Not only did the Father plant you in a fruitful place and put a fence of protection around you – He took care to gather the stones out of that prepared ground. Stones represent those things that offend. This can be that which offends God but also those things that would offend and damage your faith. Theologians suggest a capricious God hurling lightning bolts of dread sovereignty into our lives in the form of suffering and sorrow to serve some immutable purpose. That is not your God. God’s wrath burns hot against those things that would scandalize your faith as Jesus attested to:
[Mat 18:6 KJV] 6 But whoso shall offend one of these little ones which believe in me, it were better for him that a millstone were hanged about his neck, and [that] he were drowned in the depth of the sea.
In this vineyard Isaiah goes on to say that God planted you – not in a slipshod manner but as one would plant the choicest vine. When He gathered you up He didn’t go to the bargain section or closeout shelf at the local lawn and garden store. He paid the dearest price for the greatest gift when He saw you and He considered you a pearl of great price. You will notice as well that God put an enigmatic piece of spiritual equipment in the vineyard that is your life – the winepress. We don’t like pressure but remember that Acts 14:22 says that it is through great tribulation (pressure) that we enter the kingdom. Wine is made by pressing and olive oil (anointing) comes forth by bruising the olives to release what is in them of value.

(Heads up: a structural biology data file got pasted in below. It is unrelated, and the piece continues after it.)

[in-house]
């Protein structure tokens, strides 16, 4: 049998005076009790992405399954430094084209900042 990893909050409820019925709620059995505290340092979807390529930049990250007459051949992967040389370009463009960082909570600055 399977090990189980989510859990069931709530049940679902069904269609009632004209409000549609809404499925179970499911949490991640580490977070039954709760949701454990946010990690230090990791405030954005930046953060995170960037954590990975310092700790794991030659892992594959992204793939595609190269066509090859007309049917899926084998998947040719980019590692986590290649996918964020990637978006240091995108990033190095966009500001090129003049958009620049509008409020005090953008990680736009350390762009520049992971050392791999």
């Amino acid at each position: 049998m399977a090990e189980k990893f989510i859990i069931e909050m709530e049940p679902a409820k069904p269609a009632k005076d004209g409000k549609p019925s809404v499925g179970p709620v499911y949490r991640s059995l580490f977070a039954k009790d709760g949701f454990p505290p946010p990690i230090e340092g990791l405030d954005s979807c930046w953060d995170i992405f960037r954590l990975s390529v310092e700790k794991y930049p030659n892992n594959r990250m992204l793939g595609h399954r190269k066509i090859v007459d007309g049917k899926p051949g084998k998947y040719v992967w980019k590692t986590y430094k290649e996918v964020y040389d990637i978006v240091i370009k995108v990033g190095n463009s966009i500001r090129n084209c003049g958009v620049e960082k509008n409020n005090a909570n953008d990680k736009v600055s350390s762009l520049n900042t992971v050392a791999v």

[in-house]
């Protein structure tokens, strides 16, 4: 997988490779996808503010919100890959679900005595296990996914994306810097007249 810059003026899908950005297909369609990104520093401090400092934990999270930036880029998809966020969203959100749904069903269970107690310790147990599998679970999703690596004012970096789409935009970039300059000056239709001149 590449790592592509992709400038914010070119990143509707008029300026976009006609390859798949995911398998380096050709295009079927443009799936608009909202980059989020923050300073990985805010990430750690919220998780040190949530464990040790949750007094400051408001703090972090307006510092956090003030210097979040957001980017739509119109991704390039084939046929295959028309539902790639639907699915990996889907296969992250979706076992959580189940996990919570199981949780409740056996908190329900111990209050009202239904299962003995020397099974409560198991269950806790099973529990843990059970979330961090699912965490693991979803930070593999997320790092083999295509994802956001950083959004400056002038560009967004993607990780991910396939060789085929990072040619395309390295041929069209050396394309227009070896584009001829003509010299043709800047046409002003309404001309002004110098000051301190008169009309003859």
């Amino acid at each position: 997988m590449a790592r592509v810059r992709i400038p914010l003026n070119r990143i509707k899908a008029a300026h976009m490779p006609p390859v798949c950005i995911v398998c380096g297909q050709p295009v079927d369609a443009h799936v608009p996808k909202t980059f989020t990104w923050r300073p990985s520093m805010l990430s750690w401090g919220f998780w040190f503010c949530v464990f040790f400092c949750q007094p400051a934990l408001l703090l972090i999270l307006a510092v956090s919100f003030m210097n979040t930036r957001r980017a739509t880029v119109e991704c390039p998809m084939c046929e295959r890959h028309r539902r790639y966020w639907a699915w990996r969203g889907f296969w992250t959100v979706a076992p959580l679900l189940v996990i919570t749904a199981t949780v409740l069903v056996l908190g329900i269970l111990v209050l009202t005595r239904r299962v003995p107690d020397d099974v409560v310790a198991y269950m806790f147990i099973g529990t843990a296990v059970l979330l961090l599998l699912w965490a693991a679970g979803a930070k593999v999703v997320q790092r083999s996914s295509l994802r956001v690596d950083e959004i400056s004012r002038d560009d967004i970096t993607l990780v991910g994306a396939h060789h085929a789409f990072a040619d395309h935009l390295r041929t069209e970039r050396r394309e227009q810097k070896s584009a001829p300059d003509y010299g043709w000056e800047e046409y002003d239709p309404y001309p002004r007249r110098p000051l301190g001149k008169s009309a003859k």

Having made all this provision to the disappointment of the Vinedresser, He looks that it brings forth grapes and instead wild grapes should be brought forth. We don’t ever want this to be said of our lives. How do you know if you are producing wild grapes? There was a saying in ancient times that Jer. 31:29 references: “the fathers have eaten sour grapes and set the children’s teeth on edge…” What about the other way around? As a child of God is that which is produced in your walk something that sets the Father’s teeth on edge? Are there things in your life that make Him cringe or that grieves the Holy Spirit? Many teachers today teach in such a way as to suggest that God loves you so much that His spirit cannot be grieved toward you in any way but that is inconsistent with scripture. As a result in the Old Covenant of a disappointing vintage the Vinedresser tears down the vineyard to start over again. This is plan B in God. It can be very costly. It doesn’t mean you are cast off forever but our highest goal should be to get it right the first time. If you haven’t done that and feel it is too late be of good cheer – but also determine to walk circumspectly before God.